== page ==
In fact, Salonga introduced the idea of running for public office to the young Hilbay. “It was really Senator Salonga who introduced me to the possibility of using law for politics, for good governance issues, those anti-corruption issues. In fact, in 2004 he wanted me to run for Congress,” Hilbay says. “I said, no I’m not interested, I’m not a politician, that’s not my thing. I really saw myself as an academic doing activist work through Bantay Katarungan. That was my life.”
Hilbay took a break in 2004 to take up a scholarship at Yale for his masters degree, and returned to the Philippines to continue working at Bantay Katarungan with Senator Salonga until 2010, after which Hilbay was named director of the Institute of Government and Law Reform, the policy arm of the UP College of Law. In 2013, he rejoined the Office of the Solicitor General, then headed by Francis Jardeleza.
Under Jardeleza’s OSG, Hilbay argued the case for the Reproductive Health Law in front of the Supreme Court. When Jardeleza was appointed to the Supreme Court, President Benigno Aquino III asked Hilbay to take over as solicitor general. At 40 years old, Hilbay was the youngest ever in Philippine history to have been named to the position. As solgen, Hilbay handled everything from the Enhanced Defense Cooperation Agreement to the Grace Poe disqualification case and the West Philippine Sea arbitration.
By the end of his term as solgen, Hilbay was ready to live a life of semi-retirement. “I thought I had already done my part. Three years in the OSG is a lifetime of experience,” he laughs. But then, 2016 rolled around—“Then Duterte happened,” he says wryly. Hilbay found that his language and his views were especially welcome on Twitter. “I started commenting on Duterte’s policies, especially his drug war, his language, his attitude. So I became branded as an oppositionist, as someone critical to the administration.”
ESQUIRE: Would you say that you are still running on a legal platform? You spoke about returning the rule of law as the big idea behind your candidacy.
FLORIN HILBAY: I think that’s part of it. Because my background is legal, and I teach the Constitution. And I think many of the institutions of the Constitution have been undermined by the Duterte administration. Institutions of free speech, independent judiciary, freedom of the press, independent foreign policy have been severely challenged by Duterte’s policies.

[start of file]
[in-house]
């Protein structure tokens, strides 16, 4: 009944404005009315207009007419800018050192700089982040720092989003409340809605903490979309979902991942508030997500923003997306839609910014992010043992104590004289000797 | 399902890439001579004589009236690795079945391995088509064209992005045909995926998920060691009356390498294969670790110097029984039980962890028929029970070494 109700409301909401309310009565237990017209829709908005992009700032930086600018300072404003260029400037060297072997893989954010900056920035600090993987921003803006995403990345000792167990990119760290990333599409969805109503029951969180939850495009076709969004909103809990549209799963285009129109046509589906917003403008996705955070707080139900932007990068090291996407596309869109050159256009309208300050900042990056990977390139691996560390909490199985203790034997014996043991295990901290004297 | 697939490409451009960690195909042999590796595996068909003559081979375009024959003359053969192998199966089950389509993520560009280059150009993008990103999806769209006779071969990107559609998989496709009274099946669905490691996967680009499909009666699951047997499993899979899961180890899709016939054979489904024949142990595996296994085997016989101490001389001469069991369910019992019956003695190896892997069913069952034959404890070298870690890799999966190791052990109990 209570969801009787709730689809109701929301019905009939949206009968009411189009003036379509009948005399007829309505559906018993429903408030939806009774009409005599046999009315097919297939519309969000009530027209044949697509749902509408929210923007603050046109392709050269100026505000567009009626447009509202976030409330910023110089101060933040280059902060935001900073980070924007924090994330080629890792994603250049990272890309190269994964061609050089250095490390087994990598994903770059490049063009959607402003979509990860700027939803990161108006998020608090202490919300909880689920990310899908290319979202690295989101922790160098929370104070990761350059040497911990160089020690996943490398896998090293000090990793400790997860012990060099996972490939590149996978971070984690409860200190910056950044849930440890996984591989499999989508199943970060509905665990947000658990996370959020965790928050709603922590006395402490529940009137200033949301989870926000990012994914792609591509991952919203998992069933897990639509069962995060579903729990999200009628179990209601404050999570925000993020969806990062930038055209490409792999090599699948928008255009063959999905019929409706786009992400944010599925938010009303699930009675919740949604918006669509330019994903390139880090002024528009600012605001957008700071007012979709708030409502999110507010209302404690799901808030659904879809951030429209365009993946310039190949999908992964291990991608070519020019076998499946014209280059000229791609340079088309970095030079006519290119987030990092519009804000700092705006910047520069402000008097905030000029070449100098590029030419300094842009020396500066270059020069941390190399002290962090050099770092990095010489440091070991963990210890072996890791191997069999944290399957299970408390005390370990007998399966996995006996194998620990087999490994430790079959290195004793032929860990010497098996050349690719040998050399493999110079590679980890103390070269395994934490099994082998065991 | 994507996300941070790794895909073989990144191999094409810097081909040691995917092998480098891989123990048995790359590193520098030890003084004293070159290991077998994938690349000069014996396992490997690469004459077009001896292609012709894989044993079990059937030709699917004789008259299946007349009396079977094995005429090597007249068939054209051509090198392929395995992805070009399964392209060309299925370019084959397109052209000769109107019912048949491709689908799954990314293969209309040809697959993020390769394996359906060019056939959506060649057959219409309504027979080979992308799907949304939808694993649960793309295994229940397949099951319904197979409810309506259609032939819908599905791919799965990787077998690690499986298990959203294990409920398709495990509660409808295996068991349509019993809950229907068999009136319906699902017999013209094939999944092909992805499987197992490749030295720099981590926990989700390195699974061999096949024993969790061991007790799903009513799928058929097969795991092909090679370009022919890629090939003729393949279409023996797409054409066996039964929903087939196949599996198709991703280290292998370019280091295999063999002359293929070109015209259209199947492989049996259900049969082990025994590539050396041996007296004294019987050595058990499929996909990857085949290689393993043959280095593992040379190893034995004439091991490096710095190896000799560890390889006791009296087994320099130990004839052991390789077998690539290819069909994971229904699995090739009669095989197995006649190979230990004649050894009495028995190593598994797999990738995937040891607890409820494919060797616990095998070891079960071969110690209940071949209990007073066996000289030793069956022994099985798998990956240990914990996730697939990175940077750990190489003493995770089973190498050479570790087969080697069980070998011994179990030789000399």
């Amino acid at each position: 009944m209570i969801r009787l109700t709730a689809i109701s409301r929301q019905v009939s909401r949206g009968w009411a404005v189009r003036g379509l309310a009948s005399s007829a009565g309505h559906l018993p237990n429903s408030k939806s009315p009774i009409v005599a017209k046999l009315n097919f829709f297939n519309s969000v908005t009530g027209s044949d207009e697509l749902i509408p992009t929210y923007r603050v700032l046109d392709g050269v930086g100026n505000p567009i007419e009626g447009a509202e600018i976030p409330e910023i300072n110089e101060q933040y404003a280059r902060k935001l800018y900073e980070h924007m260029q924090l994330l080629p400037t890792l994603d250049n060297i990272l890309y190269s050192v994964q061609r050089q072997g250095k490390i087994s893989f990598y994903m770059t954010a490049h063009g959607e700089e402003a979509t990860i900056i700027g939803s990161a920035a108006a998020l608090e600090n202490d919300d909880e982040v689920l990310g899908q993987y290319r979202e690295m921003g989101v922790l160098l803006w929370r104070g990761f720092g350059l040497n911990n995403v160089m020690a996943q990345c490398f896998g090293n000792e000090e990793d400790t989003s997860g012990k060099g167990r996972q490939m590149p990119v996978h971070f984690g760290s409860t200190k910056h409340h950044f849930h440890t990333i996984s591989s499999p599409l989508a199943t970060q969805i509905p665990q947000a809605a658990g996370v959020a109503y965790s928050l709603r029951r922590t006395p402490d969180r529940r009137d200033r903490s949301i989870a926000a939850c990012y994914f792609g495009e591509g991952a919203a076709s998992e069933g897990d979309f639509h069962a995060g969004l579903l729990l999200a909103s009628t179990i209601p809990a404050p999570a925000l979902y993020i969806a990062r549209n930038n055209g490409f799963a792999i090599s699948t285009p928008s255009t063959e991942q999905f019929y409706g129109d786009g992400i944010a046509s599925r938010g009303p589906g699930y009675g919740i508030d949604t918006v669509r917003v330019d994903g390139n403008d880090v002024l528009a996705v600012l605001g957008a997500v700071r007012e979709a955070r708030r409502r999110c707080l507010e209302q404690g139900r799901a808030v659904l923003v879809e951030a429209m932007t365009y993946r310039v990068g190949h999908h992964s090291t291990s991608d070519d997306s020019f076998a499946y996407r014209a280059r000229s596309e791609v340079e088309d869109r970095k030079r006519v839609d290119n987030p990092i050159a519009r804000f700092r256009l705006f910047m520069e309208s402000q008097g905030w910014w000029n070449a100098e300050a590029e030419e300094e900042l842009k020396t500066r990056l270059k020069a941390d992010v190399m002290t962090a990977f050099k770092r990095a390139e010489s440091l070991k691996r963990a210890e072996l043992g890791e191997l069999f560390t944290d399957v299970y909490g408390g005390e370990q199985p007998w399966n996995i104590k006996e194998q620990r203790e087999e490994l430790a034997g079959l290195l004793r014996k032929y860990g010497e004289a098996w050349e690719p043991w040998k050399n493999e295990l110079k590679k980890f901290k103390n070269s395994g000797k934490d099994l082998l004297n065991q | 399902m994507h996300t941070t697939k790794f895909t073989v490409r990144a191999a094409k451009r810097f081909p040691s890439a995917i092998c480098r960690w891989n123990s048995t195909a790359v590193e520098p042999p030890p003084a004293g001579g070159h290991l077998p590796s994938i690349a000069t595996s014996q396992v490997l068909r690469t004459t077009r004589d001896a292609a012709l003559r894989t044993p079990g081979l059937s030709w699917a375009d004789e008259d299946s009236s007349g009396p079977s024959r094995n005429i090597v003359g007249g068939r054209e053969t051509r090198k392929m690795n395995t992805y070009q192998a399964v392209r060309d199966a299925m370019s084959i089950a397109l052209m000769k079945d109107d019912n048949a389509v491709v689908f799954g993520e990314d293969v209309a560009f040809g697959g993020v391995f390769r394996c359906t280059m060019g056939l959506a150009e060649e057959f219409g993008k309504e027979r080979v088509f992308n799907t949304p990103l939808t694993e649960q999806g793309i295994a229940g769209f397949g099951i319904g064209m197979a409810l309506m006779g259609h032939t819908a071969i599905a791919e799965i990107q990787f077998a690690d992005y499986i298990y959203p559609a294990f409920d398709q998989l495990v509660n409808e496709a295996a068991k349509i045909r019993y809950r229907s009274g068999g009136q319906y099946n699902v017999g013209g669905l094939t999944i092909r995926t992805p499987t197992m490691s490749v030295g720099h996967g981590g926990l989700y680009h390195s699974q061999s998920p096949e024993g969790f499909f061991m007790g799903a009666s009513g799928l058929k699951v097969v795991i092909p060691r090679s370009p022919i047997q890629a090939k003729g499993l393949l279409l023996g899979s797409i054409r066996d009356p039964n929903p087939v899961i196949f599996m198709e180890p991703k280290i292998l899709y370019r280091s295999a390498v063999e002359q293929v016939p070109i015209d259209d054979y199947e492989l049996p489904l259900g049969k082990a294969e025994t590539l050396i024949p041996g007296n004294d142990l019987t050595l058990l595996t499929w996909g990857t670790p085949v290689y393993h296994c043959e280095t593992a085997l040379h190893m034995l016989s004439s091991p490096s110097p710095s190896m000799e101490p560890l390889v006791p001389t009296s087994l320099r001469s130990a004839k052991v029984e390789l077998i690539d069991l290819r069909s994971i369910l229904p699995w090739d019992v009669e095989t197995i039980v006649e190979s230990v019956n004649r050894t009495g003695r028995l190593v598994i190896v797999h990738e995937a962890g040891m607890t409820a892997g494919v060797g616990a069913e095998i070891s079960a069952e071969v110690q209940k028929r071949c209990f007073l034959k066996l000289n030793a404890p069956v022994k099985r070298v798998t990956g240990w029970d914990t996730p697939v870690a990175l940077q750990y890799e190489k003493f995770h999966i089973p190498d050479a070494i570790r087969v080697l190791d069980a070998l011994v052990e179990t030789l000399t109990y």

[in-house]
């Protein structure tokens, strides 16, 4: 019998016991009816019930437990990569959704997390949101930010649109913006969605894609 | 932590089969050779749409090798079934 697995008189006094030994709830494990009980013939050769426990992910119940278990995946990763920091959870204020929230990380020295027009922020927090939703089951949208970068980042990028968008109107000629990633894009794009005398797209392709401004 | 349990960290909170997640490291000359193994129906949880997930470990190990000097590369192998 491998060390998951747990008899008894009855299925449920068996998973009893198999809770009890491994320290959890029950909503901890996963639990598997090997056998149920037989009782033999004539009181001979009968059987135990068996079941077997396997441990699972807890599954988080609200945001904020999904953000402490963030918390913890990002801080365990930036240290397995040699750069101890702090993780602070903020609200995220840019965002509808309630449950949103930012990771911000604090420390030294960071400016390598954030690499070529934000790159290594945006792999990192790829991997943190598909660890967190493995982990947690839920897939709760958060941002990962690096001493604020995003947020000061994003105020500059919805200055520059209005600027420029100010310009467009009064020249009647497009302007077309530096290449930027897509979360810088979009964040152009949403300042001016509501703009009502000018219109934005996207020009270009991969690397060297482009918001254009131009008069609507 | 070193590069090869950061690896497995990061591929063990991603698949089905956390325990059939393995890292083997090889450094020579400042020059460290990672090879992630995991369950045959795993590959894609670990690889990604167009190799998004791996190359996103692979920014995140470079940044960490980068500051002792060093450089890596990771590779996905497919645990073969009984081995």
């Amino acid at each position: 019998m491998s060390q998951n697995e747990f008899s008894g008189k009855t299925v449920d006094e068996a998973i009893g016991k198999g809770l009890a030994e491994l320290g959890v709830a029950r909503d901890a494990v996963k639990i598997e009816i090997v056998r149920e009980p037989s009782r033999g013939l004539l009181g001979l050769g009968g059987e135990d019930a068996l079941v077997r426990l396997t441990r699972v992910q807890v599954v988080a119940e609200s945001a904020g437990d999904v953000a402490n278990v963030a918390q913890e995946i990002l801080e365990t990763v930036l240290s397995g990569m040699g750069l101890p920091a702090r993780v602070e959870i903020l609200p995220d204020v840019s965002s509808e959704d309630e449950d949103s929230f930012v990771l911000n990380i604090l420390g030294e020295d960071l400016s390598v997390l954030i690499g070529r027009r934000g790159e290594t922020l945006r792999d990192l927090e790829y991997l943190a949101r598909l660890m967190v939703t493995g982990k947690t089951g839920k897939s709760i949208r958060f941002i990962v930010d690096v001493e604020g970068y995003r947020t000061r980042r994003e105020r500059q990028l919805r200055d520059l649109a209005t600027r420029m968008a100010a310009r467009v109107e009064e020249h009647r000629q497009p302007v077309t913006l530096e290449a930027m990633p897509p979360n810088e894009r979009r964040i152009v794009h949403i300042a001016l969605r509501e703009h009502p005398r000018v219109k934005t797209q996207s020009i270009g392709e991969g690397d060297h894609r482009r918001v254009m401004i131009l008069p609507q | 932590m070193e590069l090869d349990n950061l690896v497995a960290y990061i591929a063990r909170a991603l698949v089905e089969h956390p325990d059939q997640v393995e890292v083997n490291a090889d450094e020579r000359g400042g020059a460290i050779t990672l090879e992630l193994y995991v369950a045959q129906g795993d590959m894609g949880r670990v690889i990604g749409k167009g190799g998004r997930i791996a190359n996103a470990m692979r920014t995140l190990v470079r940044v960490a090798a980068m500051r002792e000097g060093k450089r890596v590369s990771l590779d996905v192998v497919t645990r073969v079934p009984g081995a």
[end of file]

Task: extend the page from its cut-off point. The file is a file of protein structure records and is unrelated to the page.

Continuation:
But I think also people are looking for new voices. Given my background, given my story, I think that’s the kind of story that will resonate to ordinary people. The university crowd can easily be enthralled by the paper qualifications: the academic qualifications, being a professor of law, being a bar topnotcher, being a very young solicitor general, etc. But if you want to reach a broader audience, you must appeal to them on a more emotional level, and I think my story, my background, as someone who has seen different worlds, the world of poverty, the world of academic privilege, the world of power—that’s a rather unique perspective. A person who has seen those different worlds would have a very different perspective.
So I still don’t see myself as a politician. I’m very awkward as a politician. If you ask me to do a lecture on law, I can talk for hours and hours. But if you ask me to talk as a politician, I can probably only talk for 10 minutes tops. But I can tell you about myself, about why I’m running.
ESQ: How has your growing up in Tondo informed, say, your attitude towards law?
FH: It’s kept me really grounded, kasi iba yung hugot. So I don’t think theoretically… I’m generally seen as a theoretical constitutionalist in the university, but I think my theories are heavily grounded in my experience here in Tondo.
I spent the first 30 years of my life in Tondo, even when I was a lawyer I would still go home here to Tondo, so I think my normative views about law are heavily shaped by my experience. I’m the poor guy talking about his experience, and using that experience to explain what the law is all about. Compared to someone who is middle class or upper class who is trying to help the poor—there’s that separation between the activist and the people he is helping. When I talk about the poor, I am talking about my own experience. I am one of them.